Cybersecurity in the Spotlight after Mexican Banks Transfer Heist

Cybersecurity in the Spotlight after Mexican Banks Transfer Heist

As cyber thieves become more sophisticated in their fraudulent attacks, organisations have to enforce stronger security protocols to fend off such attempts. A recent heist where hackers transferred funds worth of millions of pesos out of Mexican banks proved the case once more.

Fortunately, some of the attempts to fraudulently transfer funds were blocked, according to the local authorities. But by then the damage has been done. Hundreds of millions of pesos were moved out of Mexican banks into fake accounts. The targeted banks included the second-biggest bank in Mexico, Banorte.

The hackers managed to create phantom orders that wired funds to bogus accounts belonging to other banks, then promptly withdrew the money and emptied those accounts in dozens of branch offices. Banking authorities reported hundreds of false orders to move amounts ranging from tens of thousands to hundreds of thousands of pesos.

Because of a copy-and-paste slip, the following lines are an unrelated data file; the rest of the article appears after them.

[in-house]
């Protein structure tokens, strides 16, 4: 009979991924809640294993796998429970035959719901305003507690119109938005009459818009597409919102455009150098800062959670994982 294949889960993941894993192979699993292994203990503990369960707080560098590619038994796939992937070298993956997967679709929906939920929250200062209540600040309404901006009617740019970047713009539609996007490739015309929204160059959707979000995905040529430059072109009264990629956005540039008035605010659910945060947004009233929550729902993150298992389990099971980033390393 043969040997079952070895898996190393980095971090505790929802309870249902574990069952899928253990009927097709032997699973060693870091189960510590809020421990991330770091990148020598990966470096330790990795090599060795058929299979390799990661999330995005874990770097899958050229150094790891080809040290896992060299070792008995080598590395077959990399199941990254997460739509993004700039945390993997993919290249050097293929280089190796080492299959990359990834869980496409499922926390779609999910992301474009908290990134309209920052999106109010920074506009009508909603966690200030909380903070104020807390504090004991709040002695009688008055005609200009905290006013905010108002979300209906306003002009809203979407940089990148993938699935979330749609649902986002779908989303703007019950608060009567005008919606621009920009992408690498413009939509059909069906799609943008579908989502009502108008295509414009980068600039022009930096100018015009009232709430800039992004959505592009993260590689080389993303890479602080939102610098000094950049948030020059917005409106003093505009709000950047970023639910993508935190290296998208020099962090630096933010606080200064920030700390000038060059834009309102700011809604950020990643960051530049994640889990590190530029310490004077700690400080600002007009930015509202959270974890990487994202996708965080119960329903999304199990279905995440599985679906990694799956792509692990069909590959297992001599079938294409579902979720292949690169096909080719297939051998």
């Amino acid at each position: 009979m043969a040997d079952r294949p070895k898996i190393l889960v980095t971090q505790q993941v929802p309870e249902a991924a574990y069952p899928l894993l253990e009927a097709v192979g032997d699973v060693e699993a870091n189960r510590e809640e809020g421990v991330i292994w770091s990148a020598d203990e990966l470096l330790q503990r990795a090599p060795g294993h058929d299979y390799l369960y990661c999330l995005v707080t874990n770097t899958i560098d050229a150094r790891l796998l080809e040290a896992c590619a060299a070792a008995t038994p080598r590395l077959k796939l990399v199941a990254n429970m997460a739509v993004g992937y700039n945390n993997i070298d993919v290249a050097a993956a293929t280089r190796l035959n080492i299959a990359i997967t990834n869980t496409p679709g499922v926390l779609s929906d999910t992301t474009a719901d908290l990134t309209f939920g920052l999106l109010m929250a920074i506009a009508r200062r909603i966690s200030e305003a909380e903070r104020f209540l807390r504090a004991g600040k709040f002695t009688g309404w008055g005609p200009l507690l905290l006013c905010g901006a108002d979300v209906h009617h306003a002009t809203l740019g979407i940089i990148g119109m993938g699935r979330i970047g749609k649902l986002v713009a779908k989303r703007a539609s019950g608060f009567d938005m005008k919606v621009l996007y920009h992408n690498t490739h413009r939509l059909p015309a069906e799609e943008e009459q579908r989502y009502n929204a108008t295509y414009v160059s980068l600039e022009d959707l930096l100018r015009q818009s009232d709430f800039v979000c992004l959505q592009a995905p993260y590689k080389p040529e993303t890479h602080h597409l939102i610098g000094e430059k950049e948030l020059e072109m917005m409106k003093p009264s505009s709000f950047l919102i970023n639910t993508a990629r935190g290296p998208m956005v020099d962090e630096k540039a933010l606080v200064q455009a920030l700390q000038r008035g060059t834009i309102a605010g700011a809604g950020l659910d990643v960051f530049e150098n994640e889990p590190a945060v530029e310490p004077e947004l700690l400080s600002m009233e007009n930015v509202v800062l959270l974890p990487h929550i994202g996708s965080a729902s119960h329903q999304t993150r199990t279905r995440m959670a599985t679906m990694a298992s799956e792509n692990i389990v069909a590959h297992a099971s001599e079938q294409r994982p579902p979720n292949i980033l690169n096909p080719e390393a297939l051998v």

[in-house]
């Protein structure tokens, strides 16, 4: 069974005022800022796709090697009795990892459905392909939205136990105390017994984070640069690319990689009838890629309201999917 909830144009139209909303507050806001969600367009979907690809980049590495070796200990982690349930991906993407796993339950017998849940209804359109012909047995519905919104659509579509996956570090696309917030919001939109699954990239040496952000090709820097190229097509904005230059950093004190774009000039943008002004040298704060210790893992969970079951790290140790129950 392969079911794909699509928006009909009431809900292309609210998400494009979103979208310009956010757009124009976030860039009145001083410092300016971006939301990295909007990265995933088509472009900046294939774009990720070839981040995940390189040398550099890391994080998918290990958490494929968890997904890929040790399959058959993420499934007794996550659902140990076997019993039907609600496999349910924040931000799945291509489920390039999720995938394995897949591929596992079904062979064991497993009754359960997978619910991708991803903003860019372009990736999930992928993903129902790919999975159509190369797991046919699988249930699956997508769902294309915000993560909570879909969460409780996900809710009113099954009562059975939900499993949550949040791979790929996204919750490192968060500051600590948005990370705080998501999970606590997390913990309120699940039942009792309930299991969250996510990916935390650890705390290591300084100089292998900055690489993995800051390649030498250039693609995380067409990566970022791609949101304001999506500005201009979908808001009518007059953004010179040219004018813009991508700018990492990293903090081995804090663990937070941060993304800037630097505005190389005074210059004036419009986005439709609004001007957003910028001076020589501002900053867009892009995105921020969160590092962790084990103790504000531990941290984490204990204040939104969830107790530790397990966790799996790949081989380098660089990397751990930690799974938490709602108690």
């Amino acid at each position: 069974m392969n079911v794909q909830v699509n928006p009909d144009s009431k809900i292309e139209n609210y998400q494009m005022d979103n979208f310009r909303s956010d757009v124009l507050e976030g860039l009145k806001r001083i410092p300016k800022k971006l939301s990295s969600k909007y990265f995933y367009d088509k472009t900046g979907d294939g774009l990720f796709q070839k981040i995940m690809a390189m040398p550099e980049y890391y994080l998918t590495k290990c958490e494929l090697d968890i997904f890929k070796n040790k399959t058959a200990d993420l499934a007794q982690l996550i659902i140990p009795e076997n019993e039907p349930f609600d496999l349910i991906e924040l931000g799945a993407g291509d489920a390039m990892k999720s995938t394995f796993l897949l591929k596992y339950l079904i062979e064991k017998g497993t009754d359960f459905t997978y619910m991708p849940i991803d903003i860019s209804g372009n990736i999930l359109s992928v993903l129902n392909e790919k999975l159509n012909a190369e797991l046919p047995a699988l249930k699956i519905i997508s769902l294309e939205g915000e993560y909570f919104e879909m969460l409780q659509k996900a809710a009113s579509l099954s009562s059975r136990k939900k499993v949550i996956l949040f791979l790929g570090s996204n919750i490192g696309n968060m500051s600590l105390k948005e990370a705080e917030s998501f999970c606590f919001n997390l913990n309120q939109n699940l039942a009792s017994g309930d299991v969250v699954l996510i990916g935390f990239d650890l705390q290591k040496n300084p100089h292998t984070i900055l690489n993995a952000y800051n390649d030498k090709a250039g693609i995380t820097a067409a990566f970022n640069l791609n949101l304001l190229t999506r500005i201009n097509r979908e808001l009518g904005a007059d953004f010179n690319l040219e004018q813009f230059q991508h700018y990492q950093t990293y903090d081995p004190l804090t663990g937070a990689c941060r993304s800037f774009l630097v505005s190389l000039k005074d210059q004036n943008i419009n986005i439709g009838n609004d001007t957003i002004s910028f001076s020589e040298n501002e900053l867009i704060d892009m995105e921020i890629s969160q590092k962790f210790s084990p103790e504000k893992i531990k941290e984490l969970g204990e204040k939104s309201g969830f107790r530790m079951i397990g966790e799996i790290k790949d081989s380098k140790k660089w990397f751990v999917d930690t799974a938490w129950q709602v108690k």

One source said the thieves transferred more than 300 million pesos (11.4 million pounds). Daily newspaper El Financiero said about 400 million pesos had been stolen in the hack, citing an anonymous source.

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According to Mexico’s central bank Governor, the attack on the payment system was unprecedented, and measures were being taken to stop future incidents. The central bank was still investigating what happened, but the evidence pointed to a cyber attack. The transfers hit accounts of financial institutions in the central bank.

According to the authorities, the central bank’s SPEI interbank transfer system, a domestic network similar to the SWIFT global messaging system, was not compromised, and clients have not been affected.

The security problem had to do with software developed by institutions or third-party providers to connect to the payment system, as many banks have migrated to an alternate, slower technology to connect to the system.

Inter-bank transfers slowed in later April, amid worries that Latin America’s second-biggest economy could be the latest victim in a global wave of cyber attacks.

In light of the recent events, authorities have proceeded to assess the security of Mexican banks’ offices, identify cybersecurity risks and vulnerabilities in the current software applications, and apply new measures to prevent further cyber attacks of these proportions.

Read the news source here.

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